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Equal Rights Amendment: The century-long fight to codify women’s rights into the Constitution

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narvikk/iStock

(WASHINGTON) — A century-long battle to amend the Constitution to cement equal rights for Americans regardless of sex is coming to a head soon.

On Jan. 15, Virginia became the 38th state to ratify the Equal Rights Amendment, crossing the three-fourths of the union threshold specified in the Constitution for its adoption.

However, the amendment may not see the light of day for a while, due to legal technicalities over a Congress-issued deadline, which are bound to lead to long court fights.

Here’s a look at how the Equal Rights Amendment, or ERA, began and progressed, and where it will go in the weeks to come.

Origins in the suffrage movement

Activist Alice Paul pushed to have national protections for women and formally called for the ERA in 1920. Three years later, Congress introduced the amendment, which was authored by Paul. However, both the House and Senate sat on the proposal for decades.

Civil rights movement prompts action

Throughout the 1960s, women’s rights groups and civil rights organizations lobbied Congress to pass the amendment and send it to states for ratification. Their efforts included rallies, disrupting hearings and public campaigns.

Their efforts paid off when, in 1971, the amendment passed in the House, followed by the Senate a year later. There was bipartisan approval for the amendment, which read, “equality of rights under the law shall not be denied or abridged by the United States or by any State on account of sex.”

The amendment would give American women more protections and would be the basis for laws that granted equal pay and prohibited gender discrimination, according to experts.

Off to the states, the battle begins

When Congress sent its resolution to the states for ratification in 1972, it came with some stipulations, including a seven-year deadline to meet the 38-state minimum. Article V of the Constitution, though, does not give a specific time limit to ratify any potential amendment.

Although the ERA had big name supporters, such as the AFL-CIO, there was some opposition, particularly from conservative activist Phyllis Schlafly. She argued that the ERA would disrupt social norms and lead to hardships for housewives and possibly women being drafted into the military.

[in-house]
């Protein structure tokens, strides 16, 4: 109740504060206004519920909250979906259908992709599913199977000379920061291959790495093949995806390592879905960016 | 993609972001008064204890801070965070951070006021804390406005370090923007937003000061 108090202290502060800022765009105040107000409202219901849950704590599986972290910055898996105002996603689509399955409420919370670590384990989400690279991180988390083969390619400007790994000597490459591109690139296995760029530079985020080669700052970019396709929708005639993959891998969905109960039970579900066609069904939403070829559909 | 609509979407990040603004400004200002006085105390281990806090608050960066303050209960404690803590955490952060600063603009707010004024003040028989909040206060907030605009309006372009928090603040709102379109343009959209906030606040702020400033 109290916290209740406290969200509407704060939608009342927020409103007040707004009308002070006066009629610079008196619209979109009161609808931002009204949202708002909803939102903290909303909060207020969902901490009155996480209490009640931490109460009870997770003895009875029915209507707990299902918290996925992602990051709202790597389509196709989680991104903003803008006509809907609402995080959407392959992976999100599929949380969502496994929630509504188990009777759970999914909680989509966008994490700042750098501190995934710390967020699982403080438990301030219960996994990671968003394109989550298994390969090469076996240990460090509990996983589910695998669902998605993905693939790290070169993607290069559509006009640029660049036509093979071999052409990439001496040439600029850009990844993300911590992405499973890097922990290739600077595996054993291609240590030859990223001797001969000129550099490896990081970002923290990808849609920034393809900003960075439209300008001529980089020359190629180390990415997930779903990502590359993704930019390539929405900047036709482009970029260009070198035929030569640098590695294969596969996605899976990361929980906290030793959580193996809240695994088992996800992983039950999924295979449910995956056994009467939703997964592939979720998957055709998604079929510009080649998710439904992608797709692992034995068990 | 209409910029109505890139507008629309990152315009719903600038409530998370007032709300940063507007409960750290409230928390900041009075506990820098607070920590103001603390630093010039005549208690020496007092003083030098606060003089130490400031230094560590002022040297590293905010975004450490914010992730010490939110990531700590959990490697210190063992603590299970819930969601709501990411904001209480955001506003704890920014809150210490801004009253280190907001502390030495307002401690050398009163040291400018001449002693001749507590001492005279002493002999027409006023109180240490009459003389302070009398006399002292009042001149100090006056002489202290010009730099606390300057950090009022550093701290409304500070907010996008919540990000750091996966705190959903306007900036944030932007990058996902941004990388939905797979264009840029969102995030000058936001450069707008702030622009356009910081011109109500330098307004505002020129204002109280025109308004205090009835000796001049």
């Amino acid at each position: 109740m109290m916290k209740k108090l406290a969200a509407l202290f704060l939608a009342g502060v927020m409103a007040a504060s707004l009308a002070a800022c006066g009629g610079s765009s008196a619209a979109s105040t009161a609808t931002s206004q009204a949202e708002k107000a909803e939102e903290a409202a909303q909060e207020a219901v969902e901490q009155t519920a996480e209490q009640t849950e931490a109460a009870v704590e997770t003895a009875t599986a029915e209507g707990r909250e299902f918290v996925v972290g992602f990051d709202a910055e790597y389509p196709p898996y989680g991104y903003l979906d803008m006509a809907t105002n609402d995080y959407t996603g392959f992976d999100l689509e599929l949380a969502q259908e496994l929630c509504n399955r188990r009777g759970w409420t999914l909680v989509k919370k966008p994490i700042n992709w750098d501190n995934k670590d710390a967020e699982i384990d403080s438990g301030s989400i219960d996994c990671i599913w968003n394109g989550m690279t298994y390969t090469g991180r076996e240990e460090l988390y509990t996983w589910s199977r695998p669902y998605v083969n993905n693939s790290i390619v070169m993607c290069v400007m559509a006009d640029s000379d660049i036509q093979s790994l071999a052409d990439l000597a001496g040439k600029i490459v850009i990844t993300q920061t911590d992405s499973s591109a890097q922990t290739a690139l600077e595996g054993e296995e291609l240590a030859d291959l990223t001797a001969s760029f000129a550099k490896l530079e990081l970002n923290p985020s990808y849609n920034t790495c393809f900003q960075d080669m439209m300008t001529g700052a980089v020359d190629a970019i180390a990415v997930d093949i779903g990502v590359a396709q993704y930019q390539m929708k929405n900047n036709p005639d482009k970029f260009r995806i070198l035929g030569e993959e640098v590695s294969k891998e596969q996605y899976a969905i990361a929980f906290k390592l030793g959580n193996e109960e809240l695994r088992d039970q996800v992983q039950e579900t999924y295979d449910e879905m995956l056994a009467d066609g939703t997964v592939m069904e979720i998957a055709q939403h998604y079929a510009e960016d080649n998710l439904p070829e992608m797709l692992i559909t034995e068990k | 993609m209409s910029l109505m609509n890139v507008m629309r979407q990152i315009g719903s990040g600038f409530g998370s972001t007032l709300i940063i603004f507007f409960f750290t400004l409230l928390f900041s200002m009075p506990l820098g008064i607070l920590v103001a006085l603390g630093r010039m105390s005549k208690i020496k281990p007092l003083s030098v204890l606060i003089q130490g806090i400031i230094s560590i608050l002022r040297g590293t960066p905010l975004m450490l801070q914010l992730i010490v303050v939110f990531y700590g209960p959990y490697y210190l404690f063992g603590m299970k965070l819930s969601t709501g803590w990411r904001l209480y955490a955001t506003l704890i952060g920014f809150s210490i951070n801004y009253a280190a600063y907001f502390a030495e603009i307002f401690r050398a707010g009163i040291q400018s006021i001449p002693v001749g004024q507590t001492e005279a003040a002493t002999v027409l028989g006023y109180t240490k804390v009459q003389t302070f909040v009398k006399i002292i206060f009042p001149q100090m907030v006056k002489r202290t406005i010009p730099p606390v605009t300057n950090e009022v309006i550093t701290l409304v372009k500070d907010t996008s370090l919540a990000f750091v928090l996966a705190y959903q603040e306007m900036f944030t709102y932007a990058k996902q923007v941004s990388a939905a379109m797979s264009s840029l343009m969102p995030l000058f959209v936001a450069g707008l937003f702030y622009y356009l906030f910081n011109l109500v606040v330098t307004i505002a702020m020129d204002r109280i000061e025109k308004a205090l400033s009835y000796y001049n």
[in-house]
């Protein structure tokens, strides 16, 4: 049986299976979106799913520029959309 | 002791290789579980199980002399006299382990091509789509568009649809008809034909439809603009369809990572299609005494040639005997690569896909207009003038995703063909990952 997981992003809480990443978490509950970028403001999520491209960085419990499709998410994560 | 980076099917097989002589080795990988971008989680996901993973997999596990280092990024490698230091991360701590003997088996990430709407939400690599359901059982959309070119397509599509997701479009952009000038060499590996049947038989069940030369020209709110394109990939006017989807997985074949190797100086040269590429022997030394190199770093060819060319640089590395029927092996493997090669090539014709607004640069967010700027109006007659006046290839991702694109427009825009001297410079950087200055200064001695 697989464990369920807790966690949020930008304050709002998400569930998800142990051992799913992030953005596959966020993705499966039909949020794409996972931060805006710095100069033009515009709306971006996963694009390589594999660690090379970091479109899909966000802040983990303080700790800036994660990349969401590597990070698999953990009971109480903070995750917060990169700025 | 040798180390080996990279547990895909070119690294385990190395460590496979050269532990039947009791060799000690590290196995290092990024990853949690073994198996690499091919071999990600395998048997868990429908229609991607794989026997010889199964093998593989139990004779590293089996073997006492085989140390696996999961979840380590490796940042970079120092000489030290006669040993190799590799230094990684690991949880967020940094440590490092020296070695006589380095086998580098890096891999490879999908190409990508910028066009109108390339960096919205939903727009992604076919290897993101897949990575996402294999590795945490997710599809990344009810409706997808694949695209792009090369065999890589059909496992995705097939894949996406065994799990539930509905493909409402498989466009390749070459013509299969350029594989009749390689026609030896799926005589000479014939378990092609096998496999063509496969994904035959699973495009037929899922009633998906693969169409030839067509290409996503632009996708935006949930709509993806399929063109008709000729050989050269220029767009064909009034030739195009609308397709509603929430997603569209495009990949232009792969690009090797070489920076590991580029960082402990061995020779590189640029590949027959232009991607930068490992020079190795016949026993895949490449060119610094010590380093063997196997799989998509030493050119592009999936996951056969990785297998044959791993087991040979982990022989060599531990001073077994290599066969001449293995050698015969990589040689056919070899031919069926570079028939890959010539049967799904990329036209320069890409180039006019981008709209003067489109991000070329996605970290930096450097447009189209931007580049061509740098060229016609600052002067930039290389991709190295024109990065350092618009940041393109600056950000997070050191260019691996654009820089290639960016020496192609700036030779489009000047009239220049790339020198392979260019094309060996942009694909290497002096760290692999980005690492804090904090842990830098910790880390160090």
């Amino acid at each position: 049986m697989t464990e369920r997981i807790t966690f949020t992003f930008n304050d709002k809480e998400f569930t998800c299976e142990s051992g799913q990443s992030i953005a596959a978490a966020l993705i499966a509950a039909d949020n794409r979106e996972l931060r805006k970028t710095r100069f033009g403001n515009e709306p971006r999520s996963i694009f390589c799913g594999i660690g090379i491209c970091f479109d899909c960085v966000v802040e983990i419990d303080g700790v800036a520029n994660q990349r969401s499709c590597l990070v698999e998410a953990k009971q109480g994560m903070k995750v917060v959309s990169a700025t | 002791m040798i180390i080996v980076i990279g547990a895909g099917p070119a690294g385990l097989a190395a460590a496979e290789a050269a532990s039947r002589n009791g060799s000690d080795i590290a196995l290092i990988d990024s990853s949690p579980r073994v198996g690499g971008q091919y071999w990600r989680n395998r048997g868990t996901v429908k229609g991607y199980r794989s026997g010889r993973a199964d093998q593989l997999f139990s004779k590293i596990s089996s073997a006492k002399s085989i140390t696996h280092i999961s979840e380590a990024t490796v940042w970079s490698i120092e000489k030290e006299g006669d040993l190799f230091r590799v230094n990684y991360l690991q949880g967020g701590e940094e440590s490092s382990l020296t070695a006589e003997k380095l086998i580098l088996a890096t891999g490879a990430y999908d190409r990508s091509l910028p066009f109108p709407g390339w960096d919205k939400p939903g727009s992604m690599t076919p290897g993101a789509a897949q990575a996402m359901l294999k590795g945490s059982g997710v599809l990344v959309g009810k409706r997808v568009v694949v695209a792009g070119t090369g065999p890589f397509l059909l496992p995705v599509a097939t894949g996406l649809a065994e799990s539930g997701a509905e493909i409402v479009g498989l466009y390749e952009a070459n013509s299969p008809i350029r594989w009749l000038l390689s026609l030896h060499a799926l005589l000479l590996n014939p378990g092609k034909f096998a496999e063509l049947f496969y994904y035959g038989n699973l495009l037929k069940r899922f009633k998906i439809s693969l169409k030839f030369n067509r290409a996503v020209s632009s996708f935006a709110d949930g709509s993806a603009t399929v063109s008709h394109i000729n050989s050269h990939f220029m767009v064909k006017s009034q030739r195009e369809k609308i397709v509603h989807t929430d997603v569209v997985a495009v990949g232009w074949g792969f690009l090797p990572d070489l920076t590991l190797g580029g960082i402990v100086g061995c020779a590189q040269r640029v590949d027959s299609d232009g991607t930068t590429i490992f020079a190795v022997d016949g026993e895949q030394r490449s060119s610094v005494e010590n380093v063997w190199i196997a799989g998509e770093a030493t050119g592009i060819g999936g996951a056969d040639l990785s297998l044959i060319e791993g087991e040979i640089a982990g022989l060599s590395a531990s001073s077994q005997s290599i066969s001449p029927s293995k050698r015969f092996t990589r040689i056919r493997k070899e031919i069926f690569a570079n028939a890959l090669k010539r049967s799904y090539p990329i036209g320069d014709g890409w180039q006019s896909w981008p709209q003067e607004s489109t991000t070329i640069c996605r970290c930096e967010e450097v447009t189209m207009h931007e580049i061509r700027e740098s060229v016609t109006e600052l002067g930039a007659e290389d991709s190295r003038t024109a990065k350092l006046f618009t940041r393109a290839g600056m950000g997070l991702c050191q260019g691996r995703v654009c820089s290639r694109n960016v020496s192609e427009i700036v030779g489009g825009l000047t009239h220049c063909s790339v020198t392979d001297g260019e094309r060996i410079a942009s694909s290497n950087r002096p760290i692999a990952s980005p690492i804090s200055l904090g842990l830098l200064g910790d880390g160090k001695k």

By the end of 1979, only 35 state legislatures ratified the ERA including Nebraska, Texas, Michigan and Oregon. Congress extended the deadline by another three years, but no additional state houses gave their seal of approval.

New push in the ’90s

Although activists continued to lobby for the three additional states to ratify the ERA, there was little to no activity among those legislatures for a quarter-century. ERA supporters, however, were still determined, especially after the 27th Amendment was passed in 1992.

That amendment was originally sent to the states for ratification in 1789 and didn’t meet its minimum state count until 1992. ERA proponents have argued that the deadlines issued by Congress in 1972 were part of the resolution to send it to the states and not in the actual wording of the amendment itself.

New millennium, new states

In 2017, Nevada became the 36th state to ratify the ERA, and a year later, Illinois approved the amendment. More and more advocates began calling on their elected officials to ratify the amendment including celebrities such as Alyssa Milano and Patricia Arquette.

In January, Virginia’s state legislature, which had recently gained a Democratic majority after more than 20 years, ratified the amendment, passing the threshold.

Legal roadblocks make future murky

The congressional deadlines set in the original 1972 resolution continue to be a major impediment to ERA’s adoption. Some legal experts contend that those deadlines prohibit ratification and the process would have to start over. However, others have argued that Article V doesn’t deter ratification once the threshold is met.

The U.S. Department of Justice’s Office of the Legal Counsel (OLC) released an opinion before the Virginia vote that stated the amendment “is no longer pending before the States,” because of the expiration. The National Archives and Records Administration, which has to certify the amendment, said in a press release it would comply with the OLC’s opinion save for a court order.

Saikrishna Bangalore Prakash, a professor at the University of Virginia School of Law, told ABC News it is likely a lawsuit will be filed against the National Archives that will compel them to ratify the amendment.

There are bills in the U.S. House of Representatives and Senate that seek to remove the deadline, which would negate any legal argument, according to experts.

“It’s taken almost a century, but it’s closer than we have ever been. We’re determined to cross the finish line,” Carol Jenkins, co-president and CEO of the ERA Coalition/Fund for Women’s Equality, told ABC News.

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